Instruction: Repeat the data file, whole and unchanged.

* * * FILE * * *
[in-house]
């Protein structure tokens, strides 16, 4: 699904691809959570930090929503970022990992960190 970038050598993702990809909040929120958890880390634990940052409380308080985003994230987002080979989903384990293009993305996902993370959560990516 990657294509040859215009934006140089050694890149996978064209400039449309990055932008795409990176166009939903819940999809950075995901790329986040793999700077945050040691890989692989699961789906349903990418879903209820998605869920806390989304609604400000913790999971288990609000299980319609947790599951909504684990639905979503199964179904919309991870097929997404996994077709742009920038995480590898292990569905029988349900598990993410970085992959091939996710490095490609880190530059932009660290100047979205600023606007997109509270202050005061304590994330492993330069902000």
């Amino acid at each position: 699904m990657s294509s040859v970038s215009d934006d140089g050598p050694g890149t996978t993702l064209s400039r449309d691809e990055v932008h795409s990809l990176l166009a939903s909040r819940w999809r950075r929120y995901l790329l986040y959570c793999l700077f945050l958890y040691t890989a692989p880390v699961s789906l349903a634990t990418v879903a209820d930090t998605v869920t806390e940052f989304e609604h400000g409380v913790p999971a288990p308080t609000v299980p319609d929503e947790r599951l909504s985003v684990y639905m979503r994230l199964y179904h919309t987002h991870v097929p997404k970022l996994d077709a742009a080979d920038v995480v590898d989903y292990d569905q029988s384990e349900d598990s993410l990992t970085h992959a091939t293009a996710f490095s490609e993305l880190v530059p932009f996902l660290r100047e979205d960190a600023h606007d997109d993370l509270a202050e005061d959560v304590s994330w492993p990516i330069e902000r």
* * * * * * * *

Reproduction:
[in-house]
């Protein structure tokens, strides 16, 4: 699904691809959570930090929503970022990992960190 970038050598993702990809909040929120958890880390634990940052409380308080985003994230987002080979989903384990293009993305996902993370959560990516 990657294509040859215009934006140089050694890149996978064209400039449309990055932008795409990176166009939903819940999809950075995901790329986040793999700077945050040691890989692989699961789906349903990418879903209820998605869920806390989304609604400000913790999971288990609000299980319609947790599951909504684990639905979503199964179904919309991870097929997404996994077709742009920038995480590898292990569905029988349900598990993410970085992959091939996710490095490609880190530059932009660290100047979205600023606007997109509270202050005061304590994330492993330069902000």
């Amino acid at each position: 699904m990657s294509s040859v970038s215009d934006d140089g050598p050694g890149t996978t993702l064209s400039r449309d691809e990055v932008h795409s990809l990176l166009a939903s909040r819940w999809r950075r929120y995901l790329l986040y959570c793999l700077f945050l958890y040691t890989a692989p880390v699961s789906l349903a634990t990418v879903a209820d930090t998605v869920t806390e940052f989304e609604h400000g409380v913790p999971a288990p308080t609000v299980p319609d929503e947790r599951l909504s985003v684990y639905m979503r994230l199964y179904h919309t987002h991870v097929p997404k970022l996994d077709a742009a080979d920038v995480v590898d989903y292990d569905q029988s384990e349900d598990s993410l990992t970085h992959a091939t293009a996710f490095s490609e993305l880190v530059p932009f996902l660290r100047e979205d960190a600023h606007d997109d993370l509270a202050e005061d959560v304590s994330w492993p990516i330069e902000r």